Merrell – Annex GTX Casual Hiking Shoes

“New Shoes! New Shoes!”  So might the kiddies scream after their trip to Clarks this September at the start of the new school year (or so the advertisers might dream… I’ve never seen it happen).  However I did experience a similar thrill when I retrieved the Merrell box from the post depot.

merrell annex2

Merrells Annex GTX shoes are designed as a ‘waterproof casual hiking shoe’ especially for mountain towns and sloppy (sic) trails, which I’m sure is why GWA’s Ed saw fit to send them to me – I’m not one to attempt the north face of the Eiger of an afternoon – but wandering around woodland in most weathers is precisely how I spend my weekends – so these Annex-es ought to suit me down to the ground (ahem).

My initial ‘try them on in the shop’ impression however wasn’t brilliant as there seemed to be a semi-rigid ridge running down the top of the right shoe – pressing down on the top of my foot.  A little adjustment of the lacing (I think it was part of the plastic lace-hole component that caused the ridge) and an hour’s wear soon seemed to lessen this however.

After a month’s wear that ridge is much less noticeable – however I can’t really say if it’s the shoe shape or my foot shape.  The left shoe is mostly fine although the cut of the shoe does prevent me getting them on ‘tight’. As such I did get some very minor discomfort when my toes were moving about over a weekend of solid use.  I think the use of a solid plastic lace-hole component maybe to blame here – without it the Annex-es would have a little easier time conforming to the shape of the upper foot.merell-annex-gtx

The usage I’ve put the shoes to has been pretty close (I’d hope) to the manufacturer’s intentions – walking on the flat and on tarmac (village wandering) and some off-road usage (light trail), but not too much heavy climbing or solid trekking.  I’ve used them for work and spent a few days in them in hot sunshine of September.

The Annex-es are pretty solid with good support, the ‘Remember Me’ foam footbed started out with some short term amnesia, but they are settling in, the nylon arch shank certainly makes it’s presence felt, which I got used to, and the Vibram sole is hefty and solid enough to provide a good walking platform and also are fine for driving (tested, for reference, in a heavy clutched classic car – no problems whatsoever and feedback was fine), some heavier duty boots can get in the way in a car.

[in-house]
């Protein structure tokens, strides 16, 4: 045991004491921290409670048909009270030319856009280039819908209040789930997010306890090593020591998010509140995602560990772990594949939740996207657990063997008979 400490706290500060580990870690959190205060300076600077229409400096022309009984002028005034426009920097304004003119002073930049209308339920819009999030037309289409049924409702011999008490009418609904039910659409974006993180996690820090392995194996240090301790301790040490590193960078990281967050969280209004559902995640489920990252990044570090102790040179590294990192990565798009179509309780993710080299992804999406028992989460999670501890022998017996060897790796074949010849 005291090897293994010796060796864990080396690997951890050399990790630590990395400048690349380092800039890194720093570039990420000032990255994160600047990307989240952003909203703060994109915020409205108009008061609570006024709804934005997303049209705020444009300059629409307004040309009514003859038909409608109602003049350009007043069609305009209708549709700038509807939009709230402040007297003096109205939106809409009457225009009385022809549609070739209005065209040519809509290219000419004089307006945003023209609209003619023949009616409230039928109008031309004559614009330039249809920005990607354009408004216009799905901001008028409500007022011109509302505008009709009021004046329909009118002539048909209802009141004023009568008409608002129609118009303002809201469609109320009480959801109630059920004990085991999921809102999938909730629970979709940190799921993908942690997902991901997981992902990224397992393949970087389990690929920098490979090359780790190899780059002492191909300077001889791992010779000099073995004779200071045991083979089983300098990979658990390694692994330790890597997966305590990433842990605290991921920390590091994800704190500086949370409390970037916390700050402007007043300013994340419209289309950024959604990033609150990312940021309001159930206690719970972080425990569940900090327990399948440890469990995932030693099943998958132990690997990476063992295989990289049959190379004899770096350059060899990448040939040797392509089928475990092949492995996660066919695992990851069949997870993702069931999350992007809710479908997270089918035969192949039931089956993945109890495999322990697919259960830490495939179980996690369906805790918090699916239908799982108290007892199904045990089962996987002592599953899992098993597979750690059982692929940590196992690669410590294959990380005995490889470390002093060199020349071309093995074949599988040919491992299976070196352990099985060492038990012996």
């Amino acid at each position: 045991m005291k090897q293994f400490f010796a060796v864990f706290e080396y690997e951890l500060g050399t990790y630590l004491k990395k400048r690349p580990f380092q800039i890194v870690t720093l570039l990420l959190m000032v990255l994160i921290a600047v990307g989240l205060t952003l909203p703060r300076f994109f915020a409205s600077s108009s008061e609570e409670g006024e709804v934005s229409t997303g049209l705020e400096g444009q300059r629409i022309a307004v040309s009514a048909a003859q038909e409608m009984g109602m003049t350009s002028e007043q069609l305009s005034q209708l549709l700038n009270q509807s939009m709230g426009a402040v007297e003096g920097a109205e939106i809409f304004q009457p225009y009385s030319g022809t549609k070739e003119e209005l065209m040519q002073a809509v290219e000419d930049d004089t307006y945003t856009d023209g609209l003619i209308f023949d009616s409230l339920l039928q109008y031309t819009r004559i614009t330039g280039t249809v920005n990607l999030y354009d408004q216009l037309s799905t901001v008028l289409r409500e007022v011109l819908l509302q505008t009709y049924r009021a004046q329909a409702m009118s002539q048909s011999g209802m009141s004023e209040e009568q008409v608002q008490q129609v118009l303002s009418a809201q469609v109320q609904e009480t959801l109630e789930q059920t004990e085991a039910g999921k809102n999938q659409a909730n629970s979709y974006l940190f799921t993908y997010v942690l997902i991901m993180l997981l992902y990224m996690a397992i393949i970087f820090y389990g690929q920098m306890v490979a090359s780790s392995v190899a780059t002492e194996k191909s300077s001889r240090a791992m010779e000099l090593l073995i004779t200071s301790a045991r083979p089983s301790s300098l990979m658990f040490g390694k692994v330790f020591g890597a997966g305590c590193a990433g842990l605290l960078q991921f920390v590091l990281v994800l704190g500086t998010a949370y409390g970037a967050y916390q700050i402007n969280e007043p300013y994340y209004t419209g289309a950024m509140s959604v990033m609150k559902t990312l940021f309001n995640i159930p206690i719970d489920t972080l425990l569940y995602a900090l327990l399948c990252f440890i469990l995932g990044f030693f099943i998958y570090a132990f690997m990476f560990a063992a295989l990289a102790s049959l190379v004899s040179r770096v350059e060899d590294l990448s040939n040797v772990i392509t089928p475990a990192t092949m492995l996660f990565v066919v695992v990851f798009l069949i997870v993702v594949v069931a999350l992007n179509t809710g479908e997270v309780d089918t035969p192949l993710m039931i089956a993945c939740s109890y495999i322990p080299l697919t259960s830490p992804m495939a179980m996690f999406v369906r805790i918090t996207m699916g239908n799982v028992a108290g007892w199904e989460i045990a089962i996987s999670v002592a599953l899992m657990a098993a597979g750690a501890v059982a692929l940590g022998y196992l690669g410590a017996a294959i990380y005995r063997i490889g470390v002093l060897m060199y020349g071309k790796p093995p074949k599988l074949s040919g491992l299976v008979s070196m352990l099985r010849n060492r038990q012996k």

Merell annex1

However stomping around on some rougher / slipperier parts off road revealed a lack of outright grip – where a proper walking boot would stick, the Annex-es gave me a couple of moments.  I’d say that for the intended purpose they’d be fine as long as you weren’t being silly!  Not sure why this was, perhaps the schizophrenic sole pattern didn’t help. Being a ‘trainer’ cut they’re not bad for the occasional bit of running too, (impromptu footie after the pub)  even though the sole isn’t as flexible.

Part of the test I was most interested in was seeing how well the ‘M-Select FRESH’ liner and the Gore-Tex lined uppers keep my feet fresh. My feet do get pretty hot and smelly so I’m very happy to say that in all the usage I have put the shoes through, my toes have stayed cheese-free (albeit still very warm) and my socks have stayed dry at all times – even through solid 14 hour days outside in warm September sunshine. Colour me highly impressed – my feet haven’t been this dry since a childhood of running around barefoot in the grass!

Overall I’m impressed with the Merrell Annex-es – they’re waterproof and breathe well, comfy and robust.  One or two minor niggles won’t keep me out of them and they make a very good set of ‘general usage’ shoes, better than lightweight trainers, that can be smart enough for a (casual) office and the pub, but equally at home off-roading on splashy trails.  These are Impressive Gear.



  • davo

    Vibram rubber – great when it grips, deadly when it does’nt. The warning the salesman gave me when i purchased my first pair of Merrells 8 years ago. No worries on dry surfaces but the slightest bit of moisture on a hard surface needs to be treated very carefully. No warning. Cheers